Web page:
Wisconsin Weather

Solar Minimum Associated with Snowy Green Bay Winters

Nov 4 2018 3:00 PM CST| 0 Comments | Wisconsin | Climate

Sun Cycles

The sun goes through many cycles. A 11 year cycle called the "Sunspot Cycle". There are 200 and 400 year cycles. There's also 26,000 year cycles that coincides with ice age glaciations. We are currently at the solar minimum of our current cycle which has been one of the weakest cycles in the last 200 years. We are descending towards the Eddy Grand Solar Minimum around the year 2050. Grand solar minimums are associated with abnormally cold weather and mini-ice ages such as the Dalton and Maunder Minimums. Still half way to the next glaciation in 12,000 years or so but at the point where we start heading down.

Wisconsin Weather
Solar minimums are the low points of each cycle. Grand solar minimums (1650, 1820, 1900) or low points in both 200/400 year.

Analysis Method

I performed statistical analysis using the 100+ year weather records at Green Bay, WI compared against daily sunspot data(solar activity) from Silso. The analytic method was very simple using an Excel pivot table across the dataset. I filtered out data that was incomplete. I limited the analysis to a date range between 1890 and 1928 when sunspot counts were more comparable. And I only considered max daily sunspot value between September and December (associated with our current season) so we can compare years where we were hitting the minimum as winter began like 2018. The weather observation data is organized by winter year (July 1 start & end) where the year belongs to the ending year (i.e 2018-2019 = 2019 winter year).

Wisconsin Weather

Facts for Green Bay, WI

★ Solar Minimum is much different from simply being "below average"

When entering winter, below average solar activity (not-minimum) is surprisingly boring and probably not what you would expect. Perhaps a persistent dry northwest flow pattern like last year? I don't have an explanation for this but I wonder about timing. Were we still descending towards or coming out of solar minimum that particular year? This is in contrast to solar minimums which have distinct statistical trends vs. the average.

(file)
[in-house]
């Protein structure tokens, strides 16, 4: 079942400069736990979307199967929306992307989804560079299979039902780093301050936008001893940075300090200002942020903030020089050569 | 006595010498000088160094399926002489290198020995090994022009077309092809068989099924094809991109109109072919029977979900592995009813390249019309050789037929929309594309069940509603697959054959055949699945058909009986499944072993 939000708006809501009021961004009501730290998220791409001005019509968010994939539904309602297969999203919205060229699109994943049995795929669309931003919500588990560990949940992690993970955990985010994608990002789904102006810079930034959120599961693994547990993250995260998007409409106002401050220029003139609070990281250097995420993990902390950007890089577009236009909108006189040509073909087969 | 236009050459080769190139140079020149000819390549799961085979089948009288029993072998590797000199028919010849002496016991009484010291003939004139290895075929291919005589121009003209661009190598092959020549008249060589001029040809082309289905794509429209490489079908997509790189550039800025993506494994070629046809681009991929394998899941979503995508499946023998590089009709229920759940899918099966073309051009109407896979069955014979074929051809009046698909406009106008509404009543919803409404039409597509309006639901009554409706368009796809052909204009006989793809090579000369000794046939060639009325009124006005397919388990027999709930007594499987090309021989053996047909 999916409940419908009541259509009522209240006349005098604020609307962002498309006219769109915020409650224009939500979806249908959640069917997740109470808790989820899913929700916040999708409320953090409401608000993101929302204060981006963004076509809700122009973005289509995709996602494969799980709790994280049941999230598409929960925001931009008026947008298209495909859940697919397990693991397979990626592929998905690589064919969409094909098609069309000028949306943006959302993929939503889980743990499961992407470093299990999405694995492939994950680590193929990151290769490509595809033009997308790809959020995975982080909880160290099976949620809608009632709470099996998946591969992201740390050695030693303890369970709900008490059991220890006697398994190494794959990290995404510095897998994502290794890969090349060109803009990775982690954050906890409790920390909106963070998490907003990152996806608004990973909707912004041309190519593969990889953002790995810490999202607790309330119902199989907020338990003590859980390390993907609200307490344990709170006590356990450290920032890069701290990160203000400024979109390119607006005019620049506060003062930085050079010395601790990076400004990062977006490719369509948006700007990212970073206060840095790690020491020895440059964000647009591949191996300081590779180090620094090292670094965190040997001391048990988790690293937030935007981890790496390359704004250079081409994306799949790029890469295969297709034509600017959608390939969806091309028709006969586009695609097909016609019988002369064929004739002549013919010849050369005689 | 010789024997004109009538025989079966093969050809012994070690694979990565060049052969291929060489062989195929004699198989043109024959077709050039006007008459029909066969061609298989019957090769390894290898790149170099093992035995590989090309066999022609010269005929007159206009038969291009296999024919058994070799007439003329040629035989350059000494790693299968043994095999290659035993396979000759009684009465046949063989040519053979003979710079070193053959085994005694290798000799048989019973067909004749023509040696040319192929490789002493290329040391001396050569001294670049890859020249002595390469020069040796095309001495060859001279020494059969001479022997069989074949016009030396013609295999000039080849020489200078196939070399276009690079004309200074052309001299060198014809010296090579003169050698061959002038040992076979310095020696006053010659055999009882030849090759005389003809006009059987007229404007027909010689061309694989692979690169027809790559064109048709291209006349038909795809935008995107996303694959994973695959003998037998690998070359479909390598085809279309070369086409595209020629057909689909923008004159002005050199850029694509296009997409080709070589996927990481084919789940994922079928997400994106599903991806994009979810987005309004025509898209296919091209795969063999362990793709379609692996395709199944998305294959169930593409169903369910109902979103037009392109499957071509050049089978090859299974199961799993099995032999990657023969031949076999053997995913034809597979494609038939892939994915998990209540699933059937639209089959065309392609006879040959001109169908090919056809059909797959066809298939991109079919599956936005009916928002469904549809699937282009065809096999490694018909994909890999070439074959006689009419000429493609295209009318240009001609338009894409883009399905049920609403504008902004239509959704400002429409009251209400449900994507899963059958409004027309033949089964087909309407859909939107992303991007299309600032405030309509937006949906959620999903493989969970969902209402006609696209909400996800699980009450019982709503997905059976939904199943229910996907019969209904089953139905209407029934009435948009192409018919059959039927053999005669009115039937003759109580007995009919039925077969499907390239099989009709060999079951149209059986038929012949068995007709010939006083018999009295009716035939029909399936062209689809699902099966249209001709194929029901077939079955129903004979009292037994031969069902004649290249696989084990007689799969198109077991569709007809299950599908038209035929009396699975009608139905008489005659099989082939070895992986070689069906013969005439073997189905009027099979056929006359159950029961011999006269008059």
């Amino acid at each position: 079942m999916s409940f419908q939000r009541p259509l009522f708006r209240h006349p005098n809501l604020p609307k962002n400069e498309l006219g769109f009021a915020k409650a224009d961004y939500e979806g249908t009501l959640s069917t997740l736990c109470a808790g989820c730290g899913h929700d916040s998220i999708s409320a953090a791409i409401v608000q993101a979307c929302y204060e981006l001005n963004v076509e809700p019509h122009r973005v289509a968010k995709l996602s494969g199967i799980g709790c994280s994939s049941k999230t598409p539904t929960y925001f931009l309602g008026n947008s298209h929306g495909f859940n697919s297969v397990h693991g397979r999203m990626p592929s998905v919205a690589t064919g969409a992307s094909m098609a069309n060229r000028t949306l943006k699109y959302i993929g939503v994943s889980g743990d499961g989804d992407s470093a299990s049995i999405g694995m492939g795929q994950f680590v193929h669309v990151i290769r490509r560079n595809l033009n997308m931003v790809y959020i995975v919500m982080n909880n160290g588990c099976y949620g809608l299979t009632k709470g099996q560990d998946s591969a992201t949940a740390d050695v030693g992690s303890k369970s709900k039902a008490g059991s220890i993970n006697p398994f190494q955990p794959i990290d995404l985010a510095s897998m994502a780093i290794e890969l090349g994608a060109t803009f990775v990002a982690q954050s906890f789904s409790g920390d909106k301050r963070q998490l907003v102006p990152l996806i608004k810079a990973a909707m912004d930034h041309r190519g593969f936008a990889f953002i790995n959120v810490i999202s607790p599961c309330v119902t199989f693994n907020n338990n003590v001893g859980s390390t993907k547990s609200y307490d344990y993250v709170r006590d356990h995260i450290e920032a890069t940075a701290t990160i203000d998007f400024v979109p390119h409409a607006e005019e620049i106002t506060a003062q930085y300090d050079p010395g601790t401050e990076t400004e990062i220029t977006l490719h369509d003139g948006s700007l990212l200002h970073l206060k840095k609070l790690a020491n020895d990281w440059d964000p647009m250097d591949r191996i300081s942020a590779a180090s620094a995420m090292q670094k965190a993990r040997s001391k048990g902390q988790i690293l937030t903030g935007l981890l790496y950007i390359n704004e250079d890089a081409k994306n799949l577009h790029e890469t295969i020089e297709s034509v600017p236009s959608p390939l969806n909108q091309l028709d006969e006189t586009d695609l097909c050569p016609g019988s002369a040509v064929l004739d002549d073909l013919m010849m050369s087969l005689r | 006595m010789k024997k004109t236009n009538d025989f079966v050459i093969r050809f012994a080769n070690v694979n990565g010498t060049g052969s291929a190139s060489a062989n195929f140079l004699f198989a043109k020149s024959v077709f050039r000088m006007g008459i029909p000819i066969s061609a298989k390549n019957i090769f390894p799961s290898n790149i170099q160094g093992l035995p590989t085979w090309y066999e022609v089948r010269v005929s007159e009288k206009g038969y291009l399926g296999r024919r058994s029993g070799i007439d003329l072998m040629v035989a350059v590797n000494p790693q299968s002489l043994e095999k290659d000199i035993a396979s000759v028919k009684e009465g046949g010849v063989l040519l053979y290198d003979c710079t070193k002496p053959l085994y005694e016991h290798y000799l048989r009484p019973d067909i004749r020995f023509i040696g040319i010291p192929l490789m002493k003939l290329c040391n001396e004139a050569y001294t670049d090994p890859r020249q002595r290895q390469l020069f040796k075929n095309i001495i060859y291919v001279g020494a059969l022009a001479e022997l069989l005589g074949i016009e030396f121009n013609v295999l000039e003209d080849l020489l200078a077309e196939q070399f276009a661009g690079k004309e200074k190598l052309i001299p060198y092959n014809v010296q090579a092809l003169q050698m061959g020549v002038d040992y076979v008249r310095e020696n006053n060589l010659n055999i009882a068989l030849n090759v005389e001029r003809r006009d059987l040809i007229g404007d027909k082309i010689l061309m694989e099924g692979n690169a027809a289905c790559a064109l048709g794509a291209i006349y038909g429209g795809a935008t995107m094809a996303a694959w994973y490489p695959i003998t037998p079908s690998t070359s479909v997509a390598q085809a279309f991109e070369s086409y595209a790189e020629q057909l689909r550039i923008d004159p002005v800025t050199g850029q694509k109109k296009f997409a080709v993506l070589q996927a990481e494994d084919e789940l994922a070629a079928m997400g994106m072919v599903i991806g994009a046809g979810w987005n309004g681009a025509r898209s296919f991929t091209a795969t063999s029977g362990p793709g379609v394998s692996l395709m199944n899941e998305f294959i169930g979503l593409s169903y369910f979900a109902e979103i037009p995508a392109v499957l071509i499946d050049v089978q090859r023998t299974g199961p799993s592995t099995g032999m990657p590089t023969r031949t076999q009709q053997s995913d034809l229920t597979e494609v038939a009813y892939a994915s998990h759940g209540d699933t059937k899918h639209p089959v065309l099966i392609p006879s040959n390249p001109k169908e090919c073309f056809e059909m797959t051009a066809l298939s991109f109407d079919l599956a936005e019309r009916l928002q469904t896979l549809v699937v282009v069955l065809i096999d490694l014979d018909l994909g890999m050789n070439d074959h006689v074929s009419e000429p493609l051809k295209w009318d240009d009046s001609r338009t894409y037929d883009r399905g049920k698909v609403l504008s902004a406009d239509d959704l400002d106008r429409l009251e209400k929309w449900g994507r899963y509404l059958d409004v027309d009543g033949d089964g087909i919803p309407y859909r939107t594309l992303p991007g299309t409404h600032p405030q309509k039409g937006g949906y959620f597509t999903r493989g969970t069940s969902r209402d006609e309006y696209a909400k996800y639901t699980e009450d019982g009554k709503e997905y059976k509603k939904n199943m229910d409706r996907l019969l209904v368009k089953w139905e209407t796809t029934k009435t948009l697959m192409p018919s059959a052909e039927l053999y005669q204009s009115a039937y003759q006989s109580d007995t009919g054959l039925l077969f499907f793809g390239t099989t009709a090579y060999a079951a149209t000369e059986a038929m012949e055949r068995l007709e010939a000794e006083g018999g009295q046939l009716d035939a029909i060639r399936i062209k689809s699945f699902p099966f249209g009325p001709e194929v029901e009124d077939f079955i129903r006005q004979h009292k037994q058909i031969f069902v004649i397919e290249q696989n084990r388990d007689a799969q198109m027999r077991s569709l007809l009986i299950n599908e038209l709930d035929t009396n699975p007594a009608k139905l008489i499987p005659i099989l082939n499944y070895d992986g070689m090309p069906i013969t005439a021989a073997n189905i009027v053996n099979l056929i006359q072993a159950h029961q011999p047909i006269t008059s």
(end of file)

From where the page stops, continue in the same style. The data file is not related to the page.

★ Snow accumulation increases by 25%

Total winter year snow accumulation was 62" on average for solar minimum winters. That's nearly 20" more than non-minimum below average! That is significant.

★ Temperature extremes both directions

This is the most important observation. The average lowest temperature gets lower. The average highest temperature gets higher. More extreme temperature swings but not nessissarily warmer or colder on the yearly average. Solar max shows signs of extremes but non quite like solar minimum.

I believe that in a Grand Solar Minimum you would see average yearly temperature decrease. Our Green Bay data set doesn't have one of those to compare against so this is an assumption within the context of the analysis. There might be different ways to look at it such as length of winter, days between first and last frost, etc. I recommend checking out GISP2 ice core data.